The Sheriff’s office appears to be playing down their use of force decisions during the most recent jail death. This is turning out to be a very public example of just how little the sheriff bothers to ensure staff understand the tools they have and use.
“Officials” from her office have implied it’s just an “air gun” like the one’s kids go out to play with. Not really. Not at all for that matter. It’s a less lethal WEAPON that should be treated as a serious tool with the potential to be lethal. It’s called LESS lethal and not non-lethal for a reason.
The Mercury News is reporting that the Sheriff’s PIO stated three plastic projectiles were shot, one minute apart, from what they call an “air gun.”
The “air gun” in question was an FN 303. This is the same less lethal weapon that was used in riots after a sporting event in Boston in 2004 resulting in the death of Emerson student, Victoria Snelgrove. The incident led to Boston PD destroying all 13 of their launchers, stating they were more powerful and lethal than expected, but only after paying a $15 million dollar settlement to her family. Accuracy was also questioned after a death in Israel involving this weapon
PoliceOne.com indicates the Los Angeles Sheriff’s Department jail disturbance statistics over the past decade show that impact weapons are the least likely tool that will be employed. They are used less than ten percent of the time. Verbal commands and chemical agents along with a show of force end most disturbances.
According to the specs from the manufacturer, this less lethal weapon is primarily specified for riot and crowd control, not close range incidents.
In a professional article, it’s stated “From 15 feet, we found the FN 303 projectile penetrated 2.5 inches of T-shirt-covered, calibrated ordnance gelatin. Some penetration is both permitted and expected since virtually all impact projectiles, including beanbags and rigid batons, penetrate some amount of gelatin.” Varied documentation recommends thighs and buttocks as the target for this weapon. The PoliceOne.com article mentioned above states distance minimums are a concern in cell extractions, and states that most manufacturers of impact weapons recommend shots below the waist only, or at extremities.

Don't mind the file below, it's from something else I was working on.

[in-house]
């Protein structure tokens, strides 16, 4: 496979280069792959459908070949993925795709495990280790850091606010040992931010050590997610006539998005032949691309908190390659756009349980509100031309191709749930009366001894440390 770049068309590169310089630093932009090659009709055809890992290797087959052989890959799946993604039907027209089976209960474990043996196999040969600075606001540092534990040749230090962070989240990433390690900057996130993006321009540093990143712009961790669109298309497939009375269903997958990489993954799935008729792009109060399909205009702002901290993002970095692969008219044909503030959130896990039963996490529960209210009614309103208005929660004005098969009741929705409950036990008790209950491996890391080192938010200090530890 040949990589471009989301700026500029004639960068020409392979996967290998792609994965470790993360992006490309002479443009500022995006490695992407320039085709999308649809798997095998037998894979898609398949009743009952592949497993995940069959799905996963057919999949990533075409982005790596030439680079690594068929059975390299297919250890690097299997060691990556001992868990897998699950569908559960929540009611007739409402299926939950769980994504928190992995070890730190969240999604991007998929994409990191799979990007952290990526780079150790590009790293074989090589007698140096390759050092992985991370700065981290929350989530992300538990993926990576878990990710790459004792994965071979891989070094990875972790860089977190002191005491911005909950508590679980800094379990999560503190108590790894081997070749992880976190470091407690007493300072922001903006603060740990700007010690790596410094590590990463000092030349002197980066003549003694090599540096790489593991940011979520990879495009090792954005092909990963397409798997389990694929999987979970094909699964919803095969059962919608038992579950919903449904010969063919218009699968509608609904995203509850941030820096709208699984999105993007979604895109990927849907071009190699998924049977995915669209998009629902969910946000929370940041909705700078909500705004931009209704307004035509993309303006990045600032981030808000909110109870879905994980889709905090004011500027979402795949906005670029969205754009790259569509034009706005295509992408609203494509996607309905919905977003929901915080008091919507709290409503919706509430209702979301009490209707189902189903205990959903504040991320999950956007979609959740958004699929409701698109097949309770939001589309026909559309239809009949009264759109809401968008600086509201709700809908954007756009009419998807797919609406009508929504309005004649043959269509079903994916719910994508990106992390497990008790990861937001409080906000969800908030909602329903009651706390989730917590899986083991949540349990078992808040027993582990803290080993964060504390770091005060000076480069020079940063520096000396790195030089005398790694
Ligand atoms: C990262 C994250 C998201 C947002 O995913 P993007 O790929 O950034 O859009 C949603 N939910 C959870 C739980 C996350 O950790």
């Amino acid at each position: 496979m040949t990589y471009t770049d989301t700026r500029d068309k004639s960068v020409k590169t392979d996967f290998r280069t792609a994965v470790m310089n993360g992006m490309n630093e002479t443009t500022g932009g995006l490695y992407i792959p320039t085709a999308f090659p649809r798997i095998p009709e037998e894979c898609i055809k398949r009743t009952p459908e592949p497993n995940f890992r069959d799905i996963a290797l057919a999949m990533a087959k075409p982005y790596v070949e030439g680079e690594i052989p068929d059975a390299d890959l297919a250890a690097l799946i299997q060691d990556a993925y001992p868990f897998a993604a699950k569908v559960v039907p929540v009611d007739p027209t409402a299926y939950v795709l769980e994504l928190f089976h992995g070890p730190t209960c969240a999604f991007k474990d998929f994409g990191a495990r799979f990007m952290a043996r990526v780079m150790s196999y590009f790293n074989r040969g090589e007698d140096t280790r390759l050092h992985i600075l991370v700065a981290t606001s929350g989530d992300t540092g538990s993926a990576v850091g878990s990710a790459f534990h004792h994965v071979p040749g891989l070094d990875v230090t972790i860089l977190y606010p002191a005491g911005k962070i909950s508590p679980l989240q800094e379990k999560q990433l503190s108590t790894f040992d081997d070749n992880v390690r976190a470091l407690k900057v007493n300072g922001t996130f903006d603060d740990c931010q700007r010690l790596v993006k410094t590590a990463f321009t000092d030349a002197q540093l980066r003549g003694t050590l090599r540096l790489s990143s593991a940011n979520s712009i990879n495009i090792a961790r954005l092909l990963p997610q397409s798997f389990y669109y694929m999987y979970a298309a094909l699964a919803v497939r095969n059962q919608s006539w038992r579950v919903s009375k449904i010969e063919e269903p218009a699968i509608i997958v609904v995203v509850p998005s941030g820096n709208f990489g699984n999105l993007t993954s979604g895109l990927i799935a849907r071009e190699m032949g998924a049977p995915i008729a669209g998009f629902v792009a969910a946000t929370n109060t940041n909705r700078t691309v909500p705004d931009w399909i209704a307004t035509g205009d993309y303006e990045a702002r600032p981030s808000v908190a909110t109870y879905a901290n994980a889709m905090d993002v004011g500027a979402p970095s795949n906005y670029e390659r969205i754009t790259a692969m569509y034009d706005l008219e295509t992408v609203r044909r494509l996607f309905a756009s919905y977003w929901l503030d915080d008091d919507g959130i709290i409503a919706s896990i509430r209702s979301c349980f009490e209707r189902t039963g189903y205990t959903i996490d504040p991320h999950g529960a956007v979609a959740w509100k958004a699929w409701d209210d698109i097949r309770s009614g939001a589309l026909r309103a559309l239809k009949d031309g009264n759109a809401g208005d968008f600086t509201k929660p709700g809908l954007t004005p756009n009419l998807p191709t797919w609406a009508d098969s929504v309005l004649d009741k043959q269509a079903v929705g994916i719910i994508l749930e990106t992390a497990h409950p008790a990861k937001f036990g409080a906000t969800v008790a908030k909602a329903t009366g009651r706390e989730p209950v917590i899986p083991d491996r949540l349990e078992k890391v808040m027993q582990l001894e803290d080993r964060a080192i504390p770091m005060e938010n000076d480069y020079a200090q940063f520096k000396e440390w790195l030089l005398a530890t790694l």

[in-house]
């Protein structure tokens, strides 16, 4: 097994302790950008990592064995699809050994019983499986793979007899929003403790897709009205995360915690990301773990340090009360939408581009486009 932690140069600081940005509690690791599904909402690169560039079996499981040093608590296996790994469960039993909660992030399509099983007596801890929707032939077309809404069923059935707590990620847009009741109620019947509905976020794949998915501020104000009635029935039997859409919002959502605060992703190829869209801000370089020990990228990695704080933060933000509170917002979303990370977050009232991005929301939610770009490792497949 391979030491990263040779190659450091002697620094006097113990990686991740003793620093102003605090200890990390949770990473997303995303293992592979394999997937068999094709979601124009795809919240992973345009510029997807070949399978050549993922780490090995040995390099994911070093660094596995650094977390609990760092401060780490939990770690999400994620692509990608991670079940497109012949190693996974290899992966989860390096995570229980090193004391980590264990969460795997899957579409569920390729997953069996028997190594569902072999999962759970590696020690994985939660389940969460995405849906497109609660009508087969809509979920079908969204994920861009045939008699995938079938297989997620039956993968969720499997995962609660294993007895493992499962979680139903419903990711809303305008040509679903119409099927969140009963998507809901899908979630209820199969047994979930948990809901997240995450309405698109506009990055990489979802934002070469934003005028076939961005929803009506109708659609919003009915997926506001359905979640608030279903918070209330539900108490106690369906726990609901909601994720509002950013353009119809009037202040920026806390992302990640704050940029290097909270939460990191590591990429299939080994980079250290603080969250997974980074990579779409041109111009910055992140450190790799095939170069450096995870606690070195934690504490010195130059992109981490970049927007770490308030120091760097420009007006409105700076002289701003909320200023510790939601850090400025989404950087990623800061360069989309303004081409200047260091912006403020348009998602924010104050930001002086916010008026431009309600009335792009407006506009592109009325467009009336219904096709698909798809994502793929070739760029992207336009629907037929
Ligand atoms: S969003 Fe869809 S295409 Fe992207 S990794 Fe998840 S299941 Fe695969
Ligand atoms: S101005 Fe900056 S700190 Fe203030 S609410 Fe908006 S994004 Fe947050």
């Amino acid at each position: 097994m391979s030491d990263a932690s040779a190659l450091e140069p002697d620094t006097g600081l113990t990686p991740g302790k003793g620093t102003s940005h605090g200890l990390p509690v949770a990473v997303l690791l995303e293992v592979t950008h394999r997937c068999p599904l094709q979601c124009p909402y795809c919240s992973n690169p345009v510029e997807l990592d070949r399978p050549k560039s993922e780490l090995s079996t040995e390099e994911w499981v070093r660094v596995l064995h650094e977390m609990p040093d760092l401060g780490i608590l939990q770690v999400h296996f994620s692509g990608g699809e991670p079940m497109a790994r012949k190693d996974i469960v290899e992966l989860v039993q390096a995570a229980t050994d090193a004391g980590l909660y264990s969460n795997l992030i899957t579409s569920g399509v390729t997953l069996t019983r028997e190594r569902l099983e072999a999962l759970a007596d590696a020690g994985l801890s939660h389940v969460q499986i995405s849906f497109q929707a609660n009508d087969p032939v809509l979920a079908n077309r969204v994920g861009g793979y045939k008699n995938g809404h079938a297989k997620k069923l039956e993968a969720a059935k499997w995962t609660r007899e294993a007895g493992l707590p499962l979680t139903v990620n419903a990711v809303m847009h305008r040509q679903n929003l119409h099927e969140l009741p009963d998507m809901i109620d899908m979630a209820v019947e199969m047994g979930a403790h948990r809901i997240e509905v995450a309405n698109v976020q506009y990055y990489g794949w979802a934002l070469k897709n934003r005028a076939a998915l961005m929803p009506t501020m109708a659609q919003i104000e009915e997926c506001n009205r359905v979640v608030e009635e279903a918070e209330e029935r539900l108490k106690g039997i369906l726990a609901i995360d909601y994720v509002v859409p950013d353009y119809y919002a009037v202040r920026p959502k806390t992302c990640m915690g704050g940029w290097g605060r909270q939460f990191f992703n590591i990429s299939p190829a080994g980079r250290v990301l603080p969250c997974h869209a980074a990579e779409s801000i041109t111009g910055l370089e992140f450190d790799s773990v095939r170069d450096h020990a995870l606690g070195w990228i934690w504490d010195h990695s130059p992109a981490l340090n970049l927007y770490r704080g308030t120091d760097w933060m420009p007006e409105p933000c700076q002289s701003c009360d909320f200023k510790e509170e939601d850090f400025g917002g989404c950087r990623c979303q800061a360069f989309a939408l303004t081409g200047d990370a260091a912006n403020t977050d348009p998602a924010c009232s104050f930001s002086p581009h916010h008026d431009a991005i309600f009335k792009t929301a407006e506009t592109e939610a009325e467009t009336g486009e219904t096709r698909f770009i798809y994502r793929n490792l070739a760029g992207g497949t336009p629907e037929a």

Our sources are telling us the inmate was shot 3 times in the abdomen from no more than 8 feet away. If this is “by the book” according to Santa Clara “officials” as quoted by the Mercury News then they appear to have check out the wrong book from the library.
A biomedical study by NL-ARMS indicates the average distance recommended for use of less lethal impact weapons is 10 meters (32 feet) or four times further than in this incident. This is a great study to read if you’re looking for information on the medical aspect of the use of this weapon.
Other agencies have extensive policy regarding the use of this particular less lethal weapon. One example is patrol operations at Charles County Sheriff’s office in Maryland that requires all users be trained and certified, authorized, and all training documented. I can’t find anyone who is aware of a written or established policy on training and use of these weapons in our sheriff’s office.
A better comparison is a policy from the Minnesota Department of Corrections. This document outlines the use of this weapon in an actual prison/jail setting. It requires re-certification every 6 months. It lays out acceptable target areas. It even lays out the qualifications of the instructor. It details who is allowed to use the weapon, who is allow to authorize use. It REQUIRES that the subject target get medical attention to assess injuries as soon as practical.
And last but not least, this excerpt comes from the Douglas County Sheriff’s Policy and Procedures: “Deputies should keep in mind that while the use of the FN 303 is a non-lethal force, the potential for great bodily harm or death exists if the person’s head or neck is struck at any range, or if the person is struck in the torso or mid-section at range of less than 12 feet. Deputies will observe the range limitations of the weapon as instructed during training…Medical personnel shall evaluate any person struck by an impact round as soon as possible.
I am curious, again, if this was “by the book” what exactly does the rumored policy in the sheriff’s book say and why does it appear to differ drastically from everyone else’s book? We’re left again with yet another incident where training appears to possibly be the critical missing link between life and death and everyone is paying the price but the sheriff who continues with her negligence and circus act to distract everyone from the very real problem at hand — her.